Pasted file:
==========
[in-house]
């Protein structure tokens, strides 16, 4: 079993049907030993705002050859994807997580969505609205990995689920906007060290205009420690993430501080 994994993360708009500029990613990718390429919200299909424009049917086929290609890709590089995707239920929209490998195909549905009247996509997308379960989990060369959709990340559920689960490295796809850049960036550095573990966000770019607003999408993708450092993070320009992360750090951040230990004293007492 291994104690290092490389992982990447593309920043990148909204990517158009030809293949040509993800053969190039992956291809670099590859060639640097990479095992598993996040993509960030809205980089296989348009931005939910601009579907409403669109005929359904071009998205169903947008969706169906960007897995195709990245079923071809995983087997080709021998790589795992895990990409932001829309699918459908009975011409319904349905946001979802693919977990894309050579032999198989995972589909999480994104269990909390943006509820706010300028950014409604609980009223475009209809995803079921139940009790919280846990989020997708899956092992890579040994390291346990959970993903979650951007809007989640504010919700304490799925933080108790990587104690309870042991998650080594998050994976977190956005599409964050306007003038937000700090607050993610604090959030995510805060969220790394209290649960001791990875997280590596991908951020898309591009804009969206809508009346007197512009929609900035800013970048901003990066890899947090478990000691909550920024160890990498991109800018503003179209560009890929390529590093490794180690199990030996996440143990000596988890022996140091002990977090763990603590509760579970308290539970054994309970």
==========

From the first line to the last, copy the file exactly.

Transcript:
[in-house]
């Protein structure tokens, strides 16, 4: 079993049907030993705002050859994807997580969505609205990995689920906007060290205009420690993430501080 994994993360708009500029990613990718390429919200299909424009049917086929290609890709590089995707239920929209490998195909549905009247996509997308379960989990060369959709990340559920689960490295796809850049960036550095573990966000770019607003999408993708450092993070320009992360750090951040230990004293007492 291994104690290092490389992982990447593309920043990148909204990517158009030809293949040509993800053969190039992956291809670099590859060639640097990479095992598993996040993509960030809205980089296989348009931005939910601009579907409403669109005929359904071009998205169903947008969706169906960007897995195709990245079923071809995983087997080709021998790589795992895990990409932001829309699918459908009975011409319904349905946001979802693919977990894309050579032999198989995972589909999480994104269990909390943006509820706010300028950014409604609980009223475009209809995803079921139940009790919280846990989020997708899956092992890579040994390291346990959970993903979650951007809007989640504010919700304490799925933080108790990587104690309870042991998650080594998050994976977190956005599409964050306007003038937000700090607050993610604090959030995510805060969220790394209290649960001791990875997280590596991908951020898309591009804009969206809508009346007197512009929609900035800013970048901003990066890899947090478990000691909550920024160890990498991109800018503003179209560009890929390529590093490794180690199990030996996440143990000596988890022996140091002990977090763990603590509760579970308290539970054994309970």